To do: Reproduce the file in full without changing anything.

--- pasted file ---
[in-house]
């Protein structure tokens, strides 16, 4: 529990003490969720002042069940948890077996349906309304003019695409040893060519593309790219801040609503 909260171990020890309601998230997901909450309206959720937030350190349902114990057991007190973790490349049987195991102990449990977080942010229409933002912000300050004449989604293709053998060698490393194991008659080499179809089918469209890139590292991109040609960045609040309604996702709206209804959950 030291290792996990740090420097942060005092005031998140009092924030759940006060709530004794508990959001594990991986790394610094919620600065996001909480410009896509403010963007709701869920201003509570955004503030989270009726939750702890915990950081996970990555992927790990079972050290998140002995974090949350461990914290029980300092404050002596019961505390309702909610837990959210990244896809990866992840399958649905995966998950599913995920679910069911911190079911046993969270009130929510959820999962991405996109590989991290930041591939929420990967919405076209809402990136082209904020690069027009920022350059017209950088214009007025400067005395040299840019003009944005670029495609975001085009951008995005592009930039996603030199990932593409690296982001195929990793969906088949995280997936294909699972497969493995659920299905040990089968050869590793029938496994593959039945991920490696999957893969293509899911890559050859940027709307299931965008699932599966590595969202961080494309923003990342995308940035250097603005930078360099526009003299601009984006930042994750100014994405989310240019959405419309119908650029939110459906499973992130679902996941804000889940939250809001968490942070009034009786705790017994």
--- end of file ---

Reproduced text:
[in-house]
């Protein structure tokens, strides 16, 4: 529990003490969720002042069940948890077996349906309304003019695409040893060519593309790219801040609503 909260171990020890309601998230997901909450309206959720937030350190349902114990057991007190973790490349049987195991102990449990977080942010229409933002912000300050004449989604293709053998060698490393194991008659080499179809089918469209890139590292991109040609960045609040309604996702709206209804959950 030291290792996990740090420097942060005092005031998140009092924030759940006060709530004794508990959001594990991986790394610094919620600065996001909480410009896509403010963007709701869920201003509570955004503030989270009726939750702890915990950081996970990555992927790990079972050290998140002995974090949350461990914290029980300092404050002596019961505390309702909610837990959210990244896809990866992840399958649905995966998950599913995920679910069911911190079911046993969270009130929510959820999962991405996109590989991290930041591939929420990967919405076209809402990136082209904020690069027009920022350059017209950088214009007025400067005395040299840019003009944005670029495609975001085009951008995005592009930039996603030199990932593409690296982001195929990793969906088949995280997936294909699972497969493995659920299905040990089968050869590793029938496994593959039945991920490696999957893969293509899911890559050859940027709307299931965008699932599966590595969202961080494309923003990342995308940035250097603005930078360099526009003299601009984006930042994750100014994405989310240019959405419309119908650029939110459906499973992130679902996941804000889940939250809001968490942070009034009786705790017994």